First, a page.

MouseAdventure Ready Player One
The yellow lanyards of another MouseAdventure descended on the Disneyland Resort on Sunday, March 15, to puzzle their way through Downtown Disney and Disneyland. Players braved record temperatures in a game themed to the science fiction novel Ready Player One, pursuing solutions to receive three keys on the way to the final hero quest.
MouseAdventure Ready Player One was a modified version of the “Mad Scramble” game format, in which which teams receive quests from locations within the park and have them graded at those stations, instead of receiving all the game materials at one time and turning them in at the end to be graded.
In addition to the traditional quests, teams for this event could also choose to complete one of three “portal” quests, which opened and closed at specific times during the game, to earn additional points. Teams who chose to compete in the Basic division solved seven quests (two from each key plus the final hero quest), while the more challenging advanced division teams completed an additional third quest at each station before receiving their key.
After the sign-in and orientation session at the Paradise Pier Hotel ballroom on Sunday morning, teams headed into Downtown Disney to receive their first quest that sent them to one of five “scatter” locations around the park. This quest required teams to decode a cryptogram that would help them determine where the three key stations were located within the park. The deciphered text led teams to the plaques above the entrance tunnels under the train tracks into Disneyland. Teams then used the letter and number combinations indicated to find specific letters on the plaque and back up two, yielding a password that was required to pick up their first key station packets.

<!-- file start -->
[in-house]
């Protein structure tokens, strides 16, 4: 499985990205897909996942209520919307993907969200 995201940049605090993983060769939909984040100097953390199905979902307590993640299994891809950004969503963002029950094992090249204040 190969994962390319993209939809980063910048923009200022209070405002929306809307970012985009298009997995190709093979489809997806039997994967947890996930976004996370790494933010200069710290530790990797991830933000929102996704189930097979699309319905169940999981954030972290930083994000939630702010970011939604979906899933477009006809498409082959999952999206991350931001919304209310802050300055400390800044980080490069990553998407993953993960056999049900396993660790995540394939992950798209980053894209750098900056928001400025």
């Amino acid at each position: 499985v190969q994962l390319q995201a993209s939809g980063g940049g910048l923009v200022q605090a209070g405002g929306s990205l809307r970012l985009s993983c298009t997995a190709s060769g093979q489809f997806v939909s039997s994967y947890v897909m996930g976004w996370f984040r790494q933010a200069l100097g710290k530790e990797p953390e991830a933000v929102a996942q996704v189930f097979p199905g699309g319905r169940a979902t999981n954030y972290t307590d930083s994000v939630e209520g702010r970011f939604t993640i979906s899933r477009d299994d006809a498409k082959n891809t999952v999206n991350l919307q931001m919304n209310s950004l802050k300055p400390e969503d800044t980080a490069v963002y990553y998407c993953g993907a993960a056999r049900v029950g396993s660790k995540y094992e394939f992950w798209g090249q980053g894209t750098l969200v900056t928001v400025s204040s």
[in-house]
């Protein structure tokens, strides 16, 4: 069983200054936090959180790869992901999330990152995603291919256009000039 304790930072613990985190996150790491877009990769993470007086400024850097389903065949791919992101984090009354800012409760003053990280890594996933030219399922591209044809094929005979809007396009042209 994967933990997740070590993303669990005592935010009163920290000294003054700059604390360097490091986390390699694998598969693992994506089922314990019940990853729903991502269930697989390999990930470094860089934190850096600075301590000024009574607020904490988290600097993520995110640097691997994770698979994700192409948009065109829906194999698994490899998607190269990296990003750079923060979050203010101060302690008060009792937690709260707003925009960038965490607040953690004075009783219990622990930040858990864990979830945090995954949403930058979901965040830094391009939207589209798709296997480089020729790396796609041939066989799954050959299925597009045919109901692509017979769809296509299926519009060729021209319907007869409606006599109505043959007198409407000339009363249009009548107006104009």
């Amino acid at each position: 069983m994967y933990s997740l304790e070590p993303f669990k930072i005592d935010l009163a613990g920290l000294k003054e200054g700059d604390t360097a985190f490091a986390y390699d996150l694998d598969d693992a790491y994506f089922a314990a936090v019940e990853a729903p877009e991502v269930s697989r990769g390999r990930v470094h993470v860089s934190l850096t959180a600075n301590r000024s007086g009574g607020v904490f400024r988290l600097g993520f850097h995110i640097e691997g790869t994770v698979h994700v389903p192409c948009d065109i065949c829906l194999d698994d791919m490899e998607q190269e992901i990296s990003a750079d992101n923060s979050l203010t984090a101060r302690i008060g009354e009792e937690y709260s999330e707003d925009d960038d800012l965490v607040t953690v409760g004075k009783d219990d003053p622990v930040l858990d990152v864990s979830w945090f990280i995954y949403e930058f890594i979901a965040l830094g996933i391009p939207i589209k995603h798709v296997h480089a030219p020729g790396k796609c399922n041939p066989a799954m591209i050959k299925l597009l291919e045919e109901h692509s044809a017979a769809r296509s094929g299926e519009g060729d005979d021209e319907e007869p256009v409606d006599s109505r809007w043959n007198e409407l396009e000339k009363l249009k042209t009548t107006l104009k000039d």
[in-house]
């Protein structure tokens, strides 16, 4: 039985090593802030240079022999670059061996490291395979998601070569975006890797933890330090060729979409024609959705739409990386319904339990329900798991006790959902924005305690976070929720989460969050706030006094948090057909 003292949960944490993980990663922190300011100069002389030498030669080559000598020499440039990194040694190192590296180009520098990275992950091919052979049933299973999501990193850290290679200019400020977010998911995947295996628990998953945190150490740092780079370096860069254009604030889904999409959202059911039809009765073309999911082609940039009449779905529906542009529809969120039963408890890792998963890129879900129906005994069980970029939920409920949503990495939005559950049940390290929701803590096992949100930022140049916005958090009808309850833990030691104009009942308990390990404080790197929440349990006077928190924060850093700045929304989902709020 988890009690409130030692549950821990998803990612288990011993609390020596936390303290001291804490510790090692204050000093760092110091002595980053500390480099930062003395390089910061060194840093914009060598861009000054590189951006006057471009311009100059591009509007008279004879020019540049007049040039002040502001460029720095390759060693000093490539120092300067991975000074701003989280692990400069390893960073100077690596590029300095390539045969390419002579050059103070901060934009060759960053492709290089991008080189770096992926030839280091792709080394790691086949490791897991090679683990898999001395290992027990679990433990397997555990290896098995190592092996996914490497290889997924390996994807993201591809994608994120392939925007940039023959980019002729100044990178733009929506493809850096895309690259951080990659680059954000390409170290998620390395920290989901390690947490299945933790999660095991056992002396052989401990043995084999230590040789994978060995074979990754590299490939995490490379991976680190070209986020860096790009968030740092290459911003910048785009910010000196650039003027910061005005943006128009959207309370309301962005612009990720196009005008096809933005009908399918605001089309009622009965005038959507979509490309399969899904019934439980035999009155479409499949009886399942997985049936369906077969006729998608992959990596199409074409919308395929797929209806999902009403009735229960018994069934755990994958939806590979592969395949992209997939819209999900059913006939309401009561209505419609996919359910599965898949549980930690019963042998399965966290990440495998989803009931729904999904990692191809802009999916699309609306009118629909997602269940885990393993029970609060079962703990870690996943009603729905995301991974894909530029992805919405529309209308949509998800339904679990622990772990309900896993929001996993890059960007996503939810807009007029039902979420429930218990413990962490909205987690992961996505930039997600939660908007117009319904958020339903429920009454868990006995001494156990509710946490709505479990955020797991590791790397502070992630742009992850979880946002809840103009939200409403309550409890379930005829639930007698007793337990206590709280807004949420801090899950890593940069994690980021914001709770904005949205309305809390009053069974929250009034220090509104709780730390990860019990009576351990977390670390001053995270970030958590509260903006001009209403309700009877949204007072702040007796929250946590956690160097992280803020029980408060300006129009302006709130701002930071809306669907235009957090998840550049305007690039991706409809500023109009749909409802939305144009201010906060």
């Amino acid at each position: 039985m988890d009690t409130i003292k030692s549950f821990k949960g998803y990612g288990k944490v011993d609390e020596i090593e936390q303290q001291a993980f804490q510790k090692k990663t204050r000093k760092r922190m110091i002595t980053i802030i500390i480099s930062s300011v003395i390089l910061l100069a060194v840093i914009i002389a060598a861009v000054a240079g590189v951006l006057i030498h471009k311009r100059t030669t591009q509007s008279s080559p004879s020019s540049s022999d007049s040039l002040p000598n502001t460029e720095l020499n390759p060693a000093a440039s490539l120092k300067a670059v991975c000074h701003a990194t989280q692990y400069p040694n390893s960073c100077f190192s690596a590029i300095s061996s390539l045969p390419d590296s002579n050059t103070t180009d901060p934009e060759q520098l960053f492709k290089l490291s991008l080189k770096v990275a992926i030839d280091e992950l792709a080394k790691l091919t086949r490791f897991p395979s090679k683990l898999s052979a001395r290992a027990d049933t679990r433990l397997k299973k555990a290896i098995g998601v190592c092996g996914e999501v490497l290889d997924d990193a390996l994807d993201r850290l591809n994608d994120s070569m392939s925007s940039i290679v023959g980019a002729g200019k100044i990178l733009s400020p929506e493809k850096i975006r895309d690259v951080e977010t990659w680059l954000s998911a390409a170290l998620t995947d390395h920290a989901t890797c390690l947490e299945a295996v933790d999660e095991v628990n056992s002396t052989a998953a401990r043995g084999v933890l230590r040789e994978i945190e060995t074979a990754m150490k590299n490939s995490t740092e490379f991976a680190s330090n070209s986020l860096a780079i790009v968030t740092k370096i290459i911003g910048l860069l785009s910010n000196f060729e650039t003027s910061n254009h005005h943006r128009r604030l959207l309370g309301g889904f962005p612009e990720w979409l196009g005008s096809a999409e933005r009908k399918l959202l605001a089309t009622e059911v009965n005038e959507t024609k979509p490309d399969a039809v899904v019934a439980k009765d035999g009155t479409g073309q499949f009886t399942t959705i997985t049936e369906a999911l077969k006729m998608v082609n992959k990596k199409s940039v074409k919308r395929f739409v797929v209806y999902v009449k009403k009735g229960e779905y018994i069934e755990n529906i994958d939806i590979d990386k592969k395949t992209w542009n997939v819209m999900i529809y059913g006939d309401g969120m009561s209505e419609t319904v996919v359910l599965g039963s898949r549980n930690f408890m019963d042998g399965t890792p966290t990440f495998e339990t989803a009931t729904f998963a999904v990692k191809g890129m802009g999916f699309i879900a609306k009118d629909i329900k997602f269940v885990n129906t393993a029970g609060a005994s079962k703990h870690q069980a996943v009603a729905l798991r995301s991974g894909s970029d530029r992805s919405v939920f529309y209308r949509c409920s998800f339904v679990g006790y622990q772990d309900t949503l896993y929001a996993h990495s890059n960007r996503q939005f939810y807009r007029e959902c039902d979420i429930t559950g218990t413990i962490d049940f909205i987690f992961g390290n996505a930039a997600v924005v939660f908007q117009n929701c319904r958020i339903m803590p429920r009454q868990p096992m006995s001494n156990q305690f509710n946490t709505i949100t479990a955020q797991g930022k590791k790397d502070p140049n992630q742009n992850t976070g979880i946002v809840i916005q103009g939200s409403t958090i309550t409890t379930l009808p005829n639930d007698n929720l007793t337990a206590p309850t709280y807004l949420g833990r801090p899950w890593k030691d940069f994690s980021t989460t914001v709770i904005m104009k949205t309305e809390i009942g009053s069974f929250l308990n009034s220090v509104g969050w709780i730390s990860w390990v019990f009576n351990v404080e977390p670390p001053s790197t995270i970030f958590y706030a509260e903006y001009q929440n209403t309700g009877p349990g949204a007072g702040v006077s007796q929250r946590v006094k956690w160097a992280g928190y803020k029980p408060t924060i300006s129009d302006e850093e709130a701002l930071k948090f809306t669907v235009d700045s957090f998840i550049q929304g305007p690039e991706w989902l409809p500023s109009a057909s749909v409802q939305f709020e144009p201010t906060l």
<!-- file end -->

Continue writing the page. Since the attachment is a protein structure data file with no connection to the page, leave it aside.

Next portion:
Quests were graded along the way, allowing teams to gauge their progress and move on or continue working if their answers were incorrect. After completing each series of quests at each of the three key stations, teams were given a key that was used for the final “hero quest.”
When the game ended at 4:00 p.m., the answer sheets were whisked off to the Paradise Pier Hotel to calculate the final overall scores for each team. The players reconvened at the Paradise Pier Hotel Ballroom at 5:00 p.m. for a dessert buffet and question-and-answer session with event producers before the official announcement of the winners.
Key Station 1 – Yesterday
It Takes Two
Unlike the usual rule that teams must remain together, this quest allowed teams to split up in order to cover the two Rivers of America sailing vessels: The Sailing Ship Columbia and the Mark Twain Riverboat. Teams answered a series of questions from each ship, then entered the answers into a crossword grid to uncover the letters indicated by red numbers within the grid. When written in numerical order, the letters spelled “President Big Thunder Mountain Mining Company,” and the answer was found on a sign near the attraction entrance.